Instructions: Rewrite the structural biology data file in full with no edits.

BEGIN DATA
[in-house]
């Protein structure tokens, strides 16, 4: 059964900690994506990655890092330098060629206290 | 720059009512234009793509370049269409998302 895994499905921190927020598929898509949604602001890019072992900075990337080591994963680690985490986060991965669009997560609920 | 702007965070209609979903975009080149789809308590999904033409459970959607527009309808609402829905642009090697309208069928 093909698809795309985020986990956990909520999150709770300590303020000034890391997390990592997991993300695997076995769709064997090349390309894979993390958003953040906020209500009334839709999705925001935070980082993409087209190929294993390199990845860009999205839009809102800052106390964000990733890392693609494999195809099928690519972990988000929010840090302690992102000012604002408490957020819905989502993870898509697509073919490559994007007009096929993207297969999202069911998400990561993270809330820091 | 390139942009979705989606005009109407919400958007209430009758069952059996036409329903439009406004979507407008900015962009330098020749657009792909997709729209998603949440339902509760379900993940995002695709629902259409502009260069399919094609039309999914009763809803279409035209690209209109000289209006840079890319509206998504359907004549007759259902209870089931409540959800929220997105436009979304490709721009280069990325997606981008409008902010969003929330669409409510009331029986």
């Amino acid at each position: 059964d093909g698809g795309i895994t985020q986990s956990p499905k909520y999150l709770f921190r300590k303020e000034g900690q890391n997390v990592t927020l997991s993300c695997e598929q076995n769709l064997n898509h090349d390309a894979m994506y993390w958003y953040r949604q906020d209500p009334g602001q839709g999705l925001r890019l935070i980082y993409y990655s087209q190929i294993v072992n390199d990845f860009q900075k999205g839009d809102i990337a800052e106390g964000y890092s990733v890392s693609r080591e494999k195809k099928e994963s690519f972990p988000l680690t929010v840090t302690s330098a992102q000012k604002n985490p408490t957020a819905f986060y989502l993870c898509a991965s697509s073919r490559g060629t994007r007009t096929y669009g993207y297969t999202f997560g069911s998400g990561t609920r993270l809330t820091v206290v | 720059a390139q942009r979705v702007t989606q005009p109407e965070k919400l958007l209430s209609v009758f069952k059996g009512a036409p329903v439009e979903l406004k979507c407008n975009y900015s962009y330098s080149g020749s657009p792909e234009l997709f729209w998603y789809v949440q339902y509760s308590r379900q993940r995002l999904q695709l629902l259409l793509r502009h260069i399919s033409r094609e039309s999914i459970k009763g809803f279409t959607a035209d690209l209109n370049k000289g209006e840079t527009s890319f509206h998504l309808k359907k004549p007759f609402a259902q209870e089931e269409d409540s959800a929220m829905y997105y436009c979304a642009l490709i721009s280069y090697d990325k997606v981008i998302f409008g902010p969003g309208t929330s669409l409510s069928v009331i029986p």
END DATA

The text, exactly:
[in-house]
């Protein structure tokens, strides 16, 4: 059964900690994506990655890092330098060629206290 | 720059009512234009793509370049269409998302 895994499905921190927020598929898509949604602001890019072992900075990337080591994963680690985490986060991965669009997560609920 | 702007965070209609979903975009080149789809308590999904033409459970959607527009309808609402829905642009090697309208069928 093909698809795309985020986990956990909520999150709770300590303020000034890391997390990592997991993300695997076995769709064997090349390309894979993390958003953040906020209500009334839709999705925001935070980082993409087209190929294993390199990845860009999205839009809102800052106390964000990733890392693609494999195809099928690519972990988000929010840090302690992102000012604002408490957020819905989502993870898509697509073919490559994007007009096929993207297969999202069911998400990561993270809330820091 | 390139942009979705989606005009109407919400958007209430009758069952059996036409329903439009406004979507407008900015962009330098020749657009792909997709729209998603949440339902509760379900993940995002695709629902259409502009260069399919094609039309999914009763809803279409035209690209209109000289209006840079890319509206998504359907004549007759259902209870089931409540959800929220997105436009979304490709721009280069990325997606981008409008902010969003929330669409409510009331029986």
């Amino acid at each position: 059964d093909g698809g795309i895994t985020q986990s956990p499905k909520y999150l709770f921190r300590k303020e000034g900690q890391n997390v990592t927020l997991s993300c695997e598929q076995n769709l064997n898509h090349d390309a894979m994506y993390w958003y953040r949604q906020d209500p009334g602001q839709g999705l925001r890019l935070i980082y993409y990655s087209q190929i294993v072992n390199d990845f860009q900075k999205g839009d809102i990337a800052e106390g964000y890092s990733v890392s693609r080591e494999k195809k099928e994963s690519f972990p988000l680690t929010v840090t302690s330098a992102q000012k604002n985490p408490t957020a819905f986060y989502l993870c898509a991965s697509s073919r490559g060629t994007r007009t096929y669009g993207y297969t999202f997560g069911s998400g990561t609920r993270l809330t820091v206290v | 720059a390139q942009r979705v702007t989606q005009p109407e965070k919400l958007l209430s209609v009758f069952k059996g009512a036409p329903v439009e979903l406004k979507c407008n975009y900015s962009y330098s080149g020749s657009p792909e234009l997709f729209w998603y789809v949440q339902y509760s308590r379900q993940r995002l999904q695709l629902l259409l793509r502009h260069i399919s033409r094609e039309s999914i459970k009763g809803f279409t959607a035209d690209l209109n370049k000289g209006e840079t527009s890319f509206h998504l309808k359907k004549p007759f609402a259902q209870e089931e269409d409540s959800a929220m829905y997105y436009c979304a642009l490709i721009s280069y090697d990325k997606v981008i998302f409008g902010p969003g309208t929330s669409l409510s069928v009331i029986p």